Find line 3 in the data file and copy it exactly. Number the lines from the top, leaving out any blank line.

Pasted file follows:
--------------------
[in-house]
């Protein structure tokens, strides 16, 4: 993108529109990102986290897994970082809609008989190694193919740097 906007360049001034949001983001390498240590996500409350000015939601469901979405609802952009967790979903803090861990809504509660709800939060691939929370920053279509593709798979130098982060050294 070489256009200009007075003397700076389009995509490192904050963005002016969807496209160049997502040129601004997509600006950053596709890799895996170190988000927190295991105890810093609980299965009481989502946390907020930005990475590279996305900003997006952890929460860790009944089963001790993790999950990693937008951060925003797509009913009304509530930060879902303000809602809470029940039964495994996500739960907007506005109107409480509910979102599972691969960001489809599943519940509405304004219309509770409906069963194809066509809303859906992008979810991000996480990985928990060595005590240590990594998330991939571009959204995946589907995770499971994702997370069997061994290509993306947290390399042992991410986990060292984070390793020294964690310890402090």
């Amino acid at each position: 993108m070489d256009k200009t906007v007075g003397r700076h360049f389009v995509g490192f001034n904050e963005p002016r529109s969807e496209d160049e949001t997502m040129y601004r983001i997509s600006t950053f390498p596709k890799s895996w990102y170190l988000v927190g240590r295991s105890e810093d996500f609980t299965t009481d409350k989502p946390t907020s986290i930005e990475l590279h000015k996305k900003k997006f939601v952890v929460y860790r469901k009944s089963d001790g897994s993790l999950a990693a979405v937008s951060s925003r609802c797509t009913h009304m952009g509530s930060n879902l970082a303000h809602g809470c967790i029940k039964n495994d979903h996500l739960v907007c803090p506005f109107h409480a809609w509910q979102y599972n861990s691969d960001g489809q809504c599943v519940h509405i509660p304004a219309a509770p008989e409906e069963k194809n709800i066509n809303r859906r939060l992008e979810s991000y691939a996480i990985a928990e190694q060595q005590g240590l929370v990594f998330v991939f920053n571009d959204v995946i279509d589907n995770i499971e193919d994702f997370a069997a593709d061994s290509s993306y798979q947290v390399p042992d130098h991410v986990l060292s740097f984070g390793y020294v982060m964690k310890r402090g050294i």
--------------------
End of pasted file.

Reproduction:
């Amino acid at each position: 993108m070489d256009k200009t906007v007075g003397r700076h360049f389009v995509g490192f001034n904050e963005p002016r529109s969807e496209d160049e949001t997502m040129y601004r983001i997509s600006t950053f390498p596709k890799s895996w990102y170190l988000v927190g240590r295991s105890e810093d996500f609980t299965t009481d409350k989502p946390t907020s986290i930005e990475l590279h000015k996305k900003k997006f939601v952890v929460y860790r469901k009944s089963d001790g897994s993790l999950a990693a979405v937008s951060s925003r609802c797509t009913h009304m952009g509530s930060n879902l970082a303000h809602g809470c967790i029940k039964n495994d979903h996500l739960v907007c803090p506005f109107h409480a809609w509910q979102y599972n861990s691969d960001g489809q809504c599943v519940h509405i509660p304004a219309a509770p008989e409906e069963k194809n709800i066509n809303r859906r939060l992008e979810s991000y691939a996480i990985a928990e190694q060595q005590g240590l929370v990594f998330v991939f920053n571009d959204v995946i279509d589907n995770i499971e193919d994702f997370a069997a593709d061994s290509s993306y798979q947290v390399p042992d130098h991410v986990l060292s740097f984070g390793y020294v982060m964690k310890r402090g050294i």